MONTPELIER (AP) -- Vermont legislators are concerned about the future of the Brattleboro Retreat, the private psychiatric hospital that is now housing a number of patients that would have been housed ad the now-closed state hospital in Waterbury as the facility works to correct violations that could jeopardize its federal funding and certification.
Peter Albert, vice president for government relations, told members of the Mental Health Oversight Committee on Thursday the Retreat awaits a surprise inspection by federal regulators, which will occur by Aug. 15.
"This is incredibly serious and we are taking it incredibly seriously," Albert told the committee.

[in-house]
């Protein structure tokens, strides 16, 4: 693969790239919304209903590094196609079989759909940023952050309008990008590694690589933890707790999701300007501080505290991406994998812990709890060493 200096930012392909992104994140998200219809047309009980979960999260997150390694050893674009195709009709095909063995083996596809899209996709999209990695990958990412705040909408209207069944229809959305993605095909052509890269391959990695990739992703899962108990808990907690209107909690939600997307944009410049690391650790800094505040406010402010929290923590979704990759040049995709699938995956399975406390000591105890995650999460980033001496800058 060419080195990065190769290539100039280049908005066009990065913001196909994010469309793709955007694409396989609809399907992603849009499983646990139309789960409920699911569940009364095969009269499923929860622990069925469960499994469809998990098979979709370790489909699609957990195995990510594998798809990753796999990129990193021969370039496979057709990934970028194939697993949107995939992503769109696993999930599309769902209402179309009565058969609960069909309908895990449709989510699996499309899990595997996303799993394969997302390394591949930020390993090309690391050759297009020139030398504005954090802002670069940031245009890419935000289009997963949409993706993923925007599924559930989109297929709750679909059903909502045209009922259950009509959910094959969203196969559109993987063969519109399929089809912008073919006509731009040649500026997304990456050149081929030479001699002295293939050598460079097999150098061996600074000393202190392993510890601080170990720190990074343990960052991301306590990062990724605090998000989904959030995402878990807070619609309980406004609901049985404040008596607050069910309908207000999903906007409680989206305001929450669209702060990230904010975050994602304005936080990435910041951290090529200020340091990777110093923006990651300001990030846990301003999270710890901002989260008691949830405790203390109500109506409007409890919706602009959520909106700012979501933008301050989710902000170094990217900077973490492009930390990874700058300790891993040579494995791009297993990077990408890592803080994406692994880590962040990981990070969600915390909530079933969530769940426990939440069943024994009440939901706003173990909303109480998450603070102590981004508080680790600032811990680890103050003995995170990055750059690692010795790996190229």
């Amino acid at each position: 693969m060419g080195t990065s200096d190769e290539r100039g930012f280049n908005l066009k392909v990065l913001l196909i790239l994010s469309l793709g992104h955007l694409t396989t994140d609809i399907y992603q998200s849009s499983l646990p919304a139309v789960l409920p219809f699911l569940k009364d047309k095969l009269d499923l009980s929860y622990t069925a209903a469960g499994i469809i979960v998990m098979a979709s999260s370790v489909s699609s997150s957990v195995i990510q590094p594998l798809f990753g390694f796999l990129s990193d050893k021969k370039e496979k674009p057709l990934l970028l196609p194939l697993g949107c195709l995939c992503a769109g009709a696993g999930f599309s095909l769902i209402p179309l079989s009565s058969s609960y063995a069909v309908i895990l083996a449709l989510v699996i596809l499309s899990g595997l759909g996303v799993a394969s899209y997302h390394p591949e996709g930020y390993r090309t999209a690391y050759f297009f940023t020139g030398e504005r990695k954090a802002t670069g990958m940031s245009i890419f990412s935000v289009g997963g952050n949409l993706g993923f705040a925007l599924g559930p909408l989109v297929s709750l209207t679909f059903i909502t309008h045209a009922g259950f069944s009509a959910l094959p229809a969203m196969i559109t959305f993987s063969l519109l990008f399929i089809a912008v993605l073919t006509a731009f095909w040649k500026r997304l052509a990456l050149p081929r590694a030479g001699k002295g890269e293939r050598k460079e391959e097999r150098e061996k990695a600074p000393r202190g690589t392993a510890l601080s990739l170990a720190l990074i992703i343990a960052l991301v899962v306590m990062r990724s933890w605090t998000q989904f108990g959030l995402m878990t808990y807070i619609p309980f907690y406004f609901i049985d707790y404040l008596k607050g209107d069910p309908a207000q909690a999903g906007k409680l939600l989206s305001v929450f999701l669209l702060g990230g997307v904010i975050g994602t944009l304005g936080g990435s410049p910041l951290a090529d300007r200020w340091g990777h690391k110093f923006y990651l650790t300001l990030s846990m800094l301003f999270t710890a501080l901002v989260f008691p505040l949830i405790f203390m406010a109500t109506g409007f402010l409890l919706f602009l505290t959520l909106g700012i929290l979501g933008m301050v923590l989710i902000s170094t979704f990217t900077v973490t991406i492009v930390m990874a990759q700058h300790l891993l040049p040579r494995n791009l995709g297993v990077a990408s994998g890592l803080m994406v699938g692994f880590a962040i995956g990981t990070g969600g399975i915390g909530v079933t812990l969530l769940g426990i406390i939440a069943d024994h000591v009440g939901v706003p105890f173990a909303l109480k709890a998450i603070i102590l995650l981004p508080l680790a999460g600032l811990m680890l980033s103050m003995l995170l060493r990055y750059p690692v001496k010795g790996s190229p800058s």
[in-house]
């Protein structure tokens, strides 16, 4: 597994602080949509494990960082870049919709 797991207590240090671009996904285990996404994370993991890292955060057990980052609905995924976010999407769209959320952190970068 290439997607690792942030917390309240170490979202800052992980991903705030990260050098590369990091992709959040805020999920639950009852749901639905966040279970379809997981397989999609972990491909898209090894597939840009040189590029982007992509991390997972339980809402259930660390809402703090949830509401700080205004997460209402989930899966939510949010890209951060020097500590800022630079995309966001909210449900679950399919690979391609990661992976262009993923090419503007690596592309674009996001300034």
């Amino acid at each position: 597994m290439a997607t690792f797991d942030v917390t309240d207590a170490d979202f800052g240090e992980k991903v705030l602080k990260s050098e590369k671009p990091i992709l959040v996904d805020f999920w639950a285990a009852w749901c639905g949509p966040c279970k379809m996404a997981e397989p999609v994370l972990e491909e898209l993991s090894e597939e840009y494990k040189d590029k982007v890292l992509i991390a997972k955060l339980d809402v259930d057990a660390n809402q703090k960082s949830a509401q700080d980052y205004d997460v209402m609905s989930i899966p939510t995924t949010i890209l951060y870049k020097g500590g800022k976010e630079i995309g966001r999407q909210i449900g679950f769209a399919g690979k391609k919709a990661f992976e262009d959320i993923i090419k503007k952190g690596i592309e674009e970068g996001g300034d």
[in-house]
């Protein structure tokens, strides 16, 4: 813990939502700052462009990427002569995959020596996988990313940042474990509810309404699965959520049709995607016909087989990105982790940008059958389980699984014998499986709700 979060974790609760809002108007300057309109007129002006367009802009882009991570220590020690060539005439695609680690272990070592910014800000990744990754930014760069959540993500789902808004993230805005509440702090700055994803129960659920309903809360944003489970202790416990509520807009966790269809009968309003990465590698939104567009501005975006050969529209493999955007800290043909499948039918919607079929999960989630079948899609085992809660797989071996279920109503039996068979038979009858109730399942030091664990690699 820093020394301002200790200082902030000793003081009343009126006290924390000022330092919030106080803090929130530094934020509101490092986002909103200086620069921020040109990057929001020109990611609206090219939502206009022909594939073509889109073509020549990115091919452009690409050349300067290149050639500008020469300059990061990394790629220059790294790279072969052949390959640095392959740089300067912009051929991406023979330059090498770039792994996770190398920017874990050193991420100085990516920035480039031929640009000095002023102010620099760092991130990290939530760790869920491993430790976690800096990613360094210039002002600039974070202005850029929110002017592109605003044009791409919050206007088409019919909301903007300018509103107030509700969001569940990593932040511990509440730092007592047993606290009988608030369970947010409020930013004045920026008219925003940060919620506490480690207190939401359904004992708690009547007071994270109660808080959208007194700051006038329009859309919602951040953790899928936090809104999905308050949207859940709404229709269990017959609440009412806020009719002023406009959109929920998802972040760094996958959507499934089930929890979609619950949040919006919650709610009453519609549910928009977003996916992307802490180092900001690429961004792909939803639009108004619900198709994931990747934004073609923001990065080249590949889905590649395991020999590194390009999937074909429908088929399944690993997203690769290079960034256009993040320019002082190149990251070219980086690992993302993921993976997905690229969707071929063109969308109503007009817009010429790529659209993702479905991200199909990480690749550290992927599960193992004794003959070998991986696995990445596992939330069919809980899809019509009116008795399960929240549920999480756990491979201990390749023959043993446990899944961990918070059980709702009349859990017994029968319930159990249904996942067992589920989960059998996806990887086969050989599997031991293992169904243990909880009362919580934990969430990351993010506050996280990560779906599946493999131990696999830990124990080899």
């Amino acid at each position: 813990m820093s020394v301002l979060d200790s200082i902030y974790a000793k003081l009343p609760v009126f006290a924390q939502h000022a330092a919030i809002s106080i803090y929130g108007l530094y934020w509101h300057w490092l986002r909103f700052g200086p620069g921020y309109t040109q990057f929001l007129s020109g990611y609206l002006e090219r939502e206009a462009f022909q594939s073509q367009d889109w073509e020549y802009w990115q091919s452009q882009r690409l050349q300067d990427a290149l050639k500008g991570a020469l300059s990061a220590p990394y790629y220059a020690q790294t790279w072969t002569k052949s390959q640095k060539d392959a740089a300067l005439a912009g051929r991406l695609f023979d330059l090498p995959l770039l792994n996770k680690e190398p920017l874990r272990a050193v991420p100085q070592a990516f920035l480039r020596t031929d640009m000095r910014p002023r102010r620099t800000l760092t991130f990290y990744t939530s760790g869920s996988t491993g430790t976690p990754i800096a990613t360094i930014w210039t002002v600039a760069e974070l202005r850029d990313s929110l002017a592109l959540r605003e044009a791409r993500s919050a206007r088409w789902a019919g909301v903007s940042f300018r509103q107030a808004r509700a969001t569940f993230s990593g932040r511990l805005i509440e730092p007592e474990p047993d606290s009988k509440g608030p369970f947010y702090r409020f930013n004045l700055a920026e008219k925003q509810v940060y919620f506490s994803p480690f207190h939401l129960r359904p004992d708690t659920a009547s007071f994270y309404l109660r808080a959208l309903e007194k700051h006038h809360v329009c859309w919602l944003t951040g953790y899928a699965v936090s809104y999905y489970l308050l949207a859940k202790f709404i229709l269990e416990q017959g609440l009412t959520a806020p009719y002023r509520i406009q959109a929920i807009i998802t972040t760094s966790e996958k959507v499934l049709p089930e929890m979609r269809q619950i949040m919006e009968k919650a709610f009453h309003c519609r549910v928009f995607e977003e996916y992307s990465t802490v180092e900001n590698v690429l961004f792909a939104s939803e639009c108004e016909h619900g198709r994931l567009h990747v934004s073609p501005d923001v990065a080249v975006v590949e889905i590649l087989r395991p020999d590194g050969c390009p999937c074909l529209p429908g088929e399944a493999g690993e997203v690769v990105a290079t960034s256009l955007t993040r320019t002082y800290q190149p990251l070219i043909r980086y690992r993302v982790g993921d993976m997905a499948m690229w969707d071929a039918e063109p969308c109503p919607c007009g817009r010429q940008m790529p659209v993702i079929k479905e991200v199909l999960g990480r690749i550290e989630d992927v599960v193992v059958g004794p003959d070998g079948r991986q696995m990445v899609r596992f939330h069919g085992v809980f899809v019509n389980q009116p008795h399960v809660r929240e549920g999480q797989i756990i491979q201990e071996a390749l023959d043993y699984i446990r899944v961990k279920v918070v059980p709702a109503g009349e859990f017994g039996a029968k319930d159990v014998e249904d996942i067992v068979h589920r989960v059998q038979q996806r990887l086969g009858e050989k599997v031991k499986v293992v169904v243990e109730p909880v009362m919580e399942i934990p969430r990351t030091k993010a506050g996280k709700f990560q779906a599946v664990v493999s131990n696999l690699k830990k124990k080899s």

The psychiatric hospital has been treating patients for 179 years. It's provided the largest share of acute psychiatric care capacity to fill the gap created by the forced closure of the 54-bed Vermont State Hospital in Waterbury after flooding from Tropical Storm Irene in 2011 inundated the state office complex.
The panel spent much of its meeting receiving briefings on the state of the mental health system 11 months into a reorganization triggered by the closure of the state hospital, according to published reports.
Rep. Ann Pugh, D-South Burlington, asked if there were contingency plans in place in case the Retreat loses its federal certification.
Interim Mental Health Commissioner Frank Reed answered, "We are pulling a work group together."